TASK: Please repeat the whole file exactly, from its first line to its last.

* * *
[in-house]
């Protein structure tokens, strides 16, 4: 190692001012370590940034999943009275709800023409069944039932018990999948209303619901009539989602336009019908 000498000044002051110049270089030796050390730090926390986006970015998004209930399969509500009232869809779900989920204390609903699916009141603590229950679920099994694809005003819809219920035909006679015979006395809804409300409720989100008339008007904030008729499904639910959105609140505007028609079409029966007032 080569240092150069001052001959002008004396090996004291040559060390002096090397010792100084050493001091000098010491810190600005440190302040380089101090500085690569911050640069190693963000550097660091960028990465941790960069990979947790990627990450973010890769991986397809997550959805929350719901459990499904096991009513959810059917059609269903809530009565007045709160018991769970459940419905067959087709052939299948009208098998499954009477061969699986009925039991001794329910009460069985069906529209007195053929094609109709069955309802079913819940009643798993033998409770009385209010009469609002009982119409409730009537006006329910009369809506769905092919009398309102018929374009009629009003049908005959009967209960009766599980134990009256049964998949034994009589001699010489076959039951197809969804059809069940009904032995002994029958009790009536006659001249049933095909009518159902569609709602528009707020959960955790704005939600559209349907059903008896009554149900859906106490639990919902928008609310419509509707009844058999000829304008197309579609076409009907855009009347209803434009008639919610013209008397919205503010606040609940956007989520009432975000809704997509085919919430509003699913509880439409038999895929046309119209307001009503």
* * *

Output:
[in-house]
């Protein structure tokens, strides 16, 4: 190692001012370590940034999943009275709800023409069944039932018990999948209303619901009539989602336009019908 000498000044002051110049270089030796050390730090926390986006970015998004209930399969509500009232869809779900989920204390609903699916009141603590229950679920099994694809005003819809219920035909006679015979006395809804409300409720989100008339008007904030008729499904639910959105609140505007028609079409029966007032 080569240092150069001052001959002008004396090996004291040559060390002096090397010792100084050493001091000098010491810190600005440190302040380089101090500085690569911050640069190693963000550097660091960028990465941790960069990979947790990627990450973010890769991986397809997550959805929350719901459990499904096991009513959810059917059609269903809530009565007045709160018991769970459940419905067959087709052939299948009208098998499954009477061969699986009925039991001794329910009460069985069906529209007195053929094609109709069955309802079913819940009643798993033998409770009385209010009469609002009982119409409730009537006006329910009369809506769905092919009398309102018929374009009629009003049908005959009967209960009766599980134990009256049964998949034994009589001699010489076959039951197809969804059809069940009904032995002994029958009790009536006659001249049933095909009518159902569609709602528009707020959960955790704005939600559209349907059903008896009554149900859906106490639990919902928008609310419509509707009844058999000829304008197309579609076409009907855009009347209803434009008639919610013209008397919205503010606040609940956007989520009432975000809704997509085919919430509003699913509880439409038999895929046309119209307001009503």